As continuing fallout from the Wells Fargo phony accounts scandal unfolds, its CEO Cohn Stump will forfeit much of his 2016 salary, including his bonus and $41 million in stock awards, reports Matt Egan and Jackie Wattles of CNNMoney.
Also, the first major executive departure has taken place as Carrie Tolstedt, who headed the division that created the fake accounts, has left the company ahead of her scheduled retirement at year end. She will not receive a bonus or severance and will forfeit all of her $19 million worth of unvested stock awards. Tolstedt has agreed not to exercise some $34 million in stock options, the bank's independent directors announced Tuesday.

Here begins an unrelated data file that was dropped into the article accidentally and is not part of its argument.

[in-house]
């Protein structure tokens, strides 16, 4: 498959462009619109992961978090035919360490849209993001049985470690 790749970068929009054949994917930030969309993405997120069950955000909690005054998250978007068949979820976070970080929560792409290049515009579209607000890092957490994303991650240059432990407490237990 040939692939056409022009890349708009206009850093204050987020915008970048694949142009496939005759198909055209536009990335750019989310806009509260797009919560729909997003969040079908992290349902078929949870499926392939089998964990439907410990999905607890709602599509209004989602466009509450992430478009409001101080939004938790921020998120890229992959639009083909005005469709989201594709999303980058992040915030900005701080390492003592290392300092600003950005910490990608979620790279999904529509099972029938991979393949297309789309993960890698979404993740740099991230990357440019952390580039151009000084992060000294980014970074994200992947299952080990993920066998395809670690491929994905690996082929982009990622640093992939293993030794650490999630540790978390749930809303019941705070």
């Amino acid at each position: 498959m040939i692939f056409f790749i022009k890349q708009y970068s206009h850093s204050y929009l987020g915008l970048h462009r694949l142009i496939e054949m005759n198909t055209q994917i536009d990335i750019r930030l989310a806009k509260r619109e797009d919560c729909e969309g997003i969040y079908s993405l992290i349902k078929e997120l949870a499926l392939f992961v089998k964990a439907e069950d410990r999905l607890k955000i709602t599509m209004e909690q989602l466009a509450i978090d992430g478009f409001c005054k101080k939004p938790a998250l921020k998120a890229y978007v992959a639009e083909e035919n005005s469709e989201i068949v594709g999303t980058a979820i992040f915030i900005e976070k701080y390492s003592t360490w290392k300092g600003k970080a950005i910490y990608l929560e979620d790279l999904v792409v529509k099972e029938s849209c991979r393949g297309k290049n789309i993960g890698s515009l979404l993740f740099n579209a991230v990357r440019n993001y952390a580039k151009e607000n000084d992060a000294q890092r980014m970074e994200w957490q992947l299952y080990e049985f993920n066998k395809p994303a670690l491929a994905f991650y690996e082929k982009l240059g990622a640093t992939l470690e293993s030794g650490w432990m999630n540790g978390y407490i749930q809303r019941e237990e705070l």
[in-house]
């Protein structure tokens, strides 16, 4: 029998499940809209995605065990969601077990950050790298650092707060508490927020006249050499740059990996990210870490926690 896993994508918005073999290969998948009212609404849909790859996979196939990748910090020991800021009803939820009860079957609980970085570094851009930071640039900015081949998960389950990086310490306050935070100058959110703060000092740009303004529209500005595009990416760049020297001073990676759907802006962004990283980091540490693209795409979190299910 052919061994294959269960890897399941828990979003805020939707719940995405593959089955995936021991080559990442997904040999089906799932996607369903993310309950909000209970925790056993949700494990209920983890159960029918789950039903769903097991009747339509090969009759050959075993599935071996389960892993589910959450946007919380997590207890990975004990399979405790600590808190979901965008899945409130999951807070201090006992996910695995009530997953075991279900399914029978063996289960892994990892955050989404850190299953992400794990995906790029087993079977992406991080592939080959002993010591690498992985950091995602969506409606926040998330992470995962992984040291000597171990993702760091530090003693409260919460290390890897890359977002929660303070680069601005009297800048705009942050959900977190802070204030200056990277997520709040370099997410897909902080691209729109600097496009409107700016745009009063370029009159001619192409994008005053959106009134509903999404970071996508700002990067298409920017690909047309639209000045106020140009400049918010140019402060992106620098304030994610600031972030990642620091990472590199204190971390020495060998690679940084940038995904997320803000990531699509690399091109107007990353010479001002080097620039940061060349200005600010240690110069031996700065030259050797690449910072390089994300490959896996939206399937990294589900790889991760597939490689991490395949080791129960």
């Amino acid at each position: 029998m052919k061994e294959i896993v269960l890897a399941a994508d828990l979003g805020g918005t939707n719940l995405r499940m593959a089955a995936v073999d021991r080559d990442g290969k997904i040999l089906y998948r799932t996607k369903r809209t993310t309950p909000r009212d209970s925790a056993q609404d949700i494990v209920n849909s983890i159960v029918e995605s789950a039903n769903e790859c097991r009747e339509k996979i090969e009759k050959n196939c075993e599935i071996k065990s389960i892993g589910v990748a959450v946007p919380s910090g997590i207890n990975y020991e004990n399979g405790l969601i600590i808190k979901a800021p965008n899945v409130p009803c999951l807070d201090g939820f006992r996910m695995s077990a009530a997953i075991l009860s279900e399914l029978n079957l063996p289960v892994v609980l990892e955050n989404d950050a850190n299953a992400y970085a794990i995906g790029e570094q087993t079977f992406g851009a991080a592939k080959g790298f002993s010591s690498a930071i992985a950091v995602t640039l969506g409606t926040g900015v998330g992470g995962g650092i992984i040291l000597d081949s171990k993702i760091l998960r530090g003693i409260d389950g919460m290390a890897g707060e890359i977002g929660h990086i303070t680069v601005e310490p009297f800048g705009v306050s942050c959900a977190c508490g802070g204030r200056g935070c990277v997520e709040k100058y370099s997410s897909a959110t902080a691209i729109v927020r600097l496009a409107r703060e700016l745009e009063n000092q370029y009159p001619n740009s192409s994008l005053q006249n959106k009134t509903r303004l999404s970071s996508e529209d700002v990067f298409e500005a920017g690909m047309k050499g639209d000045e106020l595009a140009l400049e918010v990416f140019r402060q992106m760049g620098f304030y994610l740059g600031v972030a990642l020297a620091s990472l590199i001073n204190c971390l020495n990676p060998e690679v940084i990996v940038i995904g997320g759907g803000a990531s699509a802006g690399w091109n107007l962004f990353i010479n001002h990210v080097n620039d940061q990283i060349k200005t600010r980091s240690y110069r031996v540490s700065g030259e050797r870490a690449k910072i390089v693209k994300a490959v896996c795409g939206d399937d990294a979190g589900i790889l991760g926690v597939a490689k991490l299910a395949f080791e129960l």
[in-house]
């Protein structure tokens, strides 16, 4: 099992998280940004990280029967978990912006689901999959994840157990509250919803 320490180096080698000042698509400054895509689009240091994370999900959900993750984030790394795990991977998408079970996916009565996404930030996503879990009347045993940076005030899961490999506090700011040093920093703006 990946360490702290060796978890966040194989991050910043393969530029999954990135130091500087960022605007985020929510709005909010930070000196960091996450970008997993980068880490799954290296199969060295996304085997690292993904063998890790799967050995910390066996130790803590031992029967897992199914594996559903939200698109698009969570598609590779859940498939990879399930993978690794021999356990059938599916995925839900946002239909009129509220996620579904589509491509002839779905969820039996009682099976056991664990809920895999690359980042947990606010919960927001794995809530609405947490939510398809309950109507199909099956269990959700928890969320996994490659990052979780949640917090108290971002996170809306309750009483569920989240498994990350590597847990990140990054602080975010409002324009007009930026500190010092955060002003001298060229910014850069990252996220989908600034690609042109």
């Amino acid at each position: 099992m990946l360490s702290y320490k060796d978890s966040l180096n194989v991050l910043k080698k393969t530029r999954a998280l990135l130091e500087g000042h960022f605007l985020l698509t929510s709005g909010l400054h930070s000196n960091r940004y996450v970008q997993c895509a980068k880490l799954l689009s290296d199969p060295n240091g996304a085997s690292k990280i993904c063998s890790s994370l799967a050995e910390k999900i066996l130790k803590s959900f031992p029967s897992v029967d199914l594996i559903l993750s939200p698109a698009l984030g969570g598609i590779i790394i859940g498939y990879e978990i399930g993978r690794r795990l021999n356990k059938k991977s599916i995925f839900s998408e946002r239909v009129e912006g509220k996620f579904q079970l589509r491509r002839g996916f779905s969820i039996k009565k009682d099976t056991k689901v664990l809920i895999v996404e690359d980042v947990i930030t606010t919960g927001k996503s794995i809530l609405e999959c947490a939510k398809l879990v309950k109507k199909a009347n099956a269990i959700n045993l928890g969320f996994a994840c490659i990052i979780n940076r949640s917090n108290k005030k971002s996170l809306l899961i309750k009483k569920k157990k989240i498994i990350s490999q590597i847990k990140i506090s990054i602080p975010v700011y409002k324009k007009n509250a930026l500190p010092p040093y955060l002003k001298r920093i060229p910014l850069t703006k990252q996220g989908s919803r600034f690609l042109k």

But Tolstedt still owns roughly $43.3 million in stock outright that she accumulated during her career with the bank. That means if she is allowed to keep her stock options, Tolstedt could leave Wells Fargo with stocks and options valued today at roughly $77 million.
Wells Fargo's board of directors also said Tuesday that it's launching an independent investigation into the company's sales practice. The new probe comes as employees told CNNMoney that the practice of opening fake accounts began years earlier than Wells Fargo has previously acknowledged.
During the company's investigation, Stumpf will work for free.